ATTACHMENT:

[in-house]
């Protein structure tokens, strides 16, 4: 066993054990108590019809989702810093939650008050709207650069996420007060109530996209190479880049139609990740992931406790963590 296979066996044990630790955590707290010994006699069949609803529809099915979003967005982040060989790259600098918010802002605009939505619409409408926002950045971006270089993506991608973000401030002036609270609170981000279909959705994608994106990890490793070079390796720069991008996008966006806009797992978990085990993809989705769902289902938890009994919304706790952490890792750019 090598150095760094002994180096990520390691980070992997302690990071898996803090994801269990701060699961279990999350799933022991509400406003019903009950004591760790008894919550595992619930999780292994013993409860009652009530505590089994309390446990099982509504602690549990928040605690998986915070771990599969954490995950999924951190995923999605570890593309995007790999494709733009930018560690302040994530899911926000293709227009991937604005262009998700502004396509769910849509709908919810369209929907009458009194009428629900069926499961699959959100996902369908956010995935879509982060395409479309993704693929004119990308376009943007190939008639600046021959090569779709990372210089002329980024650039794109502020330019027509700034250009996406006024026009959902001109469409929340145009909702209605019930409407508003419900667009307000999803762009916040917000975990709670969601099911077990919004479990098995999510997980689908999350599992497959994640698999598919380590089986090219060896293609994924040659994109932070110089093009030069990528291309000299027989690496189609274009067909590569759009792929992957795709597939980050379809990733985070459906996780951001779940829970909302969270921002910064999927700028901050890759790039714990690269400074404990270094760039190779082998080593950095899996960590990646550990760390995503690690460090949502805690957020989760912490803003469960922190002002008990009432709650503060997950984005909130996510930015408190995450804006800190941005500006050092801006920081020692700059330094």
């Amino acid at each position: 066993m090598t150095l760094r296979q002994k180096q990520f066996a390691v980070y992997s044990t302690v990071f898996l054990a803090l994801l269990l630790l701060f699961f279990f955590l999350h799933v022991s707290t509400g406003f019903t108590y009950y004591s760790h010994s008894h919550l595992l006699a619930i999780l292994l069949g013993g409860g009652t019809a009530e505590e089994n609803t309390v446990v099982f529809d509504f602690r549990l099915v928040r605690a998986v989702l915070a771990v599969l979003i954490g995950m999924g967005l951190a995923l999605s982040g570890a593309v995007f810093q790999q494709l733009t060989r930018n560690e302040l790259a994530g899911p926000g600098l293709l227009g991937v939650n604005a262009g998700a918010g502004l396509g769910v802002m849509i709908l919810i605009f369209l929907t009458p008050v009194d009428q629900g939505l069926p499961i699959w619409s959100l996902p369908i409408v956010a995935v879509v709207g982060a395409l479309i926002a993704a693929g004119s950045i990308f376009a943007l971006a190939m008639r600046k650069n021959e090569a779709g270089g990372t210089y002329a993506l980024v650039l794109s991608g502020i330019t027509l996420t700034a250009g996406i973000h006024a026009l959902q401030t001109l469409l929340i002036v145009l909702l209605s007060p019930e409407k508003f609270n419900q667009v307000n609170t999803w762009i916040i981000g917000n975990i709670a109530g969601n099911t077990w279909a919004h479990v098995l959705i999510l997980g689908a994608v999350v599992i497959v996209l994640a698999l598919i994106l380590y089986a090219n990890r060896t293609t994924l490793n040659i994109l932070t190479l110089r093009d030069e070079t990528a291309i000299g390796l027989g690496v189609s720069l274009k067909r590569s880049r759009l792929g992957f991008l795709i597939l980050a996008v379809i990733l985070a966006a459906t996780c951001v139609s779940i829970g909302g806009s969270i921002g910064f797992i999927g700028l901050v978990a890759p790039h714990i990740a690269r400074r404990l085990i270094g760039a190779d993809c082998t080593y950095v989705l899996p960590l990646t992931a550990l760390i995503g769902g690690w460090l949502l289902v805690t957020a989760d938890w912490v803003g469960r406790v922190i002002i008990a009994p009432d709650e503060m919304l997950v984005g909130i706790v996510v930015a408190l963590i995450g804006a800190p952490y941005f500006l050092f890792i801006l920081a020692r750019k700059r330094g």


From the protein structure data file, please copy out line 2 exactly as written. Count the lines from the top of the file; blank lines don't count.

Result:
């Protein structure tokens, strides 16, 4: 066993054990108590019809989702810093939650008050709207650069996420007060109530996209190479880049139609990740992931406790963590 296979066996044990630790955590707290010994006699069949609803529809099915979003967005982040060989790259600098918010802002605009939505619409409408926002950045971006270089993506991608973000401030002036609270609170981000279909959705994608994106990890490793070079390796720069991008996008966006806009797992978990085990993809989705769902289902938890009994919304706790952490890792750019 090598150095760094002994180096990520390691980070992997302690990071898996803090994801269990701060699961279990999350799933022991509400406003019903009950004591760790008894919550595992619930999780292994013993409860009652009530505590089994309390446990099982509504602690549990928040605690998986915070771990599969954490995950999924951190995923999605570890593309995007790999494709733009930018560690302040994530899911926000293709227009991937604005262009998700502004396509769910849509709908919810369209929907009458009194009428629900069926499961699959959100996902369908956010995935879509982060395409479309993704693929004119990308376009943007190939008639600046021959090569779709990372210089002329980024650039794109502020330019027509700034250009996406006024026009959902001109469409929340145009909702209605019930409407508003419900667009307000999803762009916040917000975990709670969601099911077990919004479990098995999510997980689908999350599992497959994640698999598919380590089986090219060896293609994924040659994109932070110089093009030069990528291309000299027989690496189609274009067909590569759009792929992957795709597939980050379809990733985070459906996780951001779940829970909302969270921002910064999927700028901050890759790039714990690269400074404990270094760039190779082998080593950095899996960590990646550990760390995503690690460090949502805690957020989760912490803003469960922190002002008990009432709650503060997950984005909130996510930015408190995450804006800190941005500006050092801006920081020692700059330094």